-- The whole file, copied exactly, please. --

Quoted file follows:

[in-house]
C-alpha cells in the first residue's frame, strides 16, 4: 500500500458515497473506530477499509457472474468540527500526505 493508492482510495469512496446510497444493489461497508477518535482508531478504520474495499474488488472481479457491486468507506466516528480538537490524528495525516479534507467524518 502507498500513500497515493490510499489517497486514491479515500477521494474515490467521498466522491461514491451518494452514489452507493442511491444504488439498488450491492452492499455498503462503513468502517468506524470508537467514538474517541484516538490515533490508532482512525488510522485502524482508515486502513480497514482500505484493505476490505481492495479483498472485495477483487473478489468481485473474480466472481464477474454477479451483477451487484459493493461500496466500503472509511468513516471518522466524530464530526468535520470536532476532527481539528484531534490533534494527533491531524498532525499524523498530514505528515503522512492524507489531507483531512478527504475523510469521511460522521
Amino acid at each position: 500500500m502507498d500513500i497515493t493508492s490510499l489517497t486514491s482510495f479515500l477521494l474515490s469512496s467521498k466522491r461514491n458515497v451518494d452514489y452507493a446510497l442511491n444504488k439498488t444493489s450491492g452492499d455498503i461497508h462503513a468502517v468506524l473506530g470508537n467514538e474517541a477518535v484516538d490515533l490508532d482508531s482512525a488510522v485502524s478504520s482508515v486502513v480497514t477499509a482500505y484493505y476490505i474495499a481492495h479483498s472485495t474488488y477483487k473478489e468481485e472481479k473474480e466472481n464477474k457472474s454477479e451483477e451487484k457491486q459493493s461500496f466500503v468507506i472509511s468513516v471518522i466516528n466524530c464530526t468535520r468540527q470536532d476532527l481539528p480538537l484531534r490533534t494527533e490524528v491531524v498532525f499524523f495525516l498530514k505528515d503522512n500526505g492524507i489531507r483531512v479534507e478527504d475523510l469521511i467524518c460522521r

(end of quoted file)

[in-house]
C-alpha cells in the first residue's frame, strides 16, 4: 500500500458515497473506530477499509457472474468540527500526505 493508492482510495469512496446510497444493489461497508477518535482508531478504520474495499474488488472481479457491486468507506466516528480538537490524528495525516479534507467524518 502507498500513500497515493490510499489517497486514491479515500477521494474515490467521498466522491461514491451518494452514489452507493442511491444504488439498488450491492452492499455498503462503513468502517468506524470508537467514538474517541484516538490515533490508532482512525488510522485502524482508515486502513480497514482500505484493505476490505481492495479483498472485495477483487473478489468481485473474480466472481464477474454477479451483477451487484459493493461500496466500503472509511468513516471518522466524530464530526468535520470536532476532527481539528484531534490533534494527533491531524498532525499524523498530514505528515503522512492524507489531507483531512478527504475523510469521511460522521
Amino acid at each position: 500500500m502507498d500513500i497515493t493508492s490510499l489517497t486514491s482510495f479515500l477521494l474515490s469512496s467521498k466522491r461514491n458515497v451518494d452514489y452507493a446510497l442511491n444504488k439498488t444493489s450491492g452492499d455498503i461497508h462503513a468502517v468506524l473506530g470508537n467514538e474517541a477518535v484516538d490515533l490508532d482508531s482512525a488510522v485502524s478504520s482508515v486502513v480497514t477499509a482500505y484493505y476490505i474495499a481492495h479483498s472485495t474488488y477483487k473478489e468481485e472481479k473474480e466472481n464477474k457472474s454477479e451483477e451487484k457491486q459493493s461500496f466500503v468507506i472509511s468513516v471518522i466516528n466524530c464530526t468535520r468540527q470536532d476532527l481539528p480538537l484531534r490533534t494527533e490524528v491531524v498532525f499524523f495525516l498530514k505528515d503522512n500526505g492524507i489531507r483531512v479534507e478527504d475523510l469521511i467524518c460522521r